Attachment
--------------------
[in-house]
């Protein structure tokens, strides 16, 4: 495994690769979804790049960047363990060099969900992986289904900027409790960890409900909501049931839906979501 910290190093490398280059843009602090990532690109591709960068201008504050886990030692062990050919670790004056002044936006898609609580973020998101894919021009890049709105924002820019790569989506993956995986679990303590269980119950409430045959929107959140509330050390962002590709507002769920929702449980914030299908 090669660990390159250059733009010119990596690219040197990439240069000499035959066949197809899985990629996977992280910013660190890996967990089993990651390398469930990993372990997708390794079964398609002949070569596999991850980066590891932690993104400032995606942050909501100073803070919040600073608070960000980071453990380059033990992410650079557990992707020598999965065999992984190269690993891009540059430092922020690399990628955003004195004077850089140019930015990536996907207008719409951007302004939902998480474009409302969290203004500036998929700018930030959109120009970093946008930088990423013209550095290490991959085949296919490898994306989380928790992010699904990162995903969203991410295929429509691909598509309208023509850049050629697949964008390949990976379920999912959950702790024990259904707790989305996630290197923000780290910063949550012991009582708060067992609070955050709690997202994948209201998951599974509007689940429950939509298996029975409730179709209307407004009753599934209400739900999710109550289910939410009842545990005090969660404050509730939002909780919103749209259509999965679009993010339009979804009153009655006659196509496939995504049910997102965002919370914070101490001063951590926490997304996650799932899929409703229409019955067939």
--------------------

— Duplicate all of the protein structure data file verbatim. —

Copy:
[in-house]
């Protein structure tokens, strides 16, 4: 495994690769979804790049960047363990060099969900992986289904900027409790960890409900909501049931839906979501 910290190093490398280059843009602090990532690109591709960068201008504050886990030692062990050919670790004056002044936006898609609580973020998101894919021009890049709105924002820019790569989506993956995986679990303590269980119950409430045959929107959140509330050390962002590709507002769920929702449980914030299908 090669660990390159250059733009010119990596690219040197990439240069000499035959066949197809899985990629996977992280910013660190890996967990089993990651390398469930990993372990997708390794079964398609002949070569596999991850980066590891932690993104400032995606942050909501100073803070919040600073608070960000980071453990380059033990992410650079557990992707020598999965065999992984190269690993891009540059430092922020690399990628955003004195004077850089140019930015990536996907207008719409951007302004939902998480474009409302969290203004500036998929700018930030959109120009970093946008930088990423013209550095290490991959085949296919490898994306989380928790992010699904990162995903969203991410295929429509691909598509309208023509850049050629697949964008390949990976379920999912959950702790024990259904707790989305996630290197923000780290910063949550012991009582708060067992609070955050709690997202994948209201998951599974509007689940429950939509298996029975409730179709209307407004009753599934209400739900999710109550289910939410009842545990005090969660404050509730939002909780919103749209259509999965679009993010339009979804009153009655006659196509496939995504049910997102965002919370914070101490001063951590926490997304996650799932899929409703229409019955067939």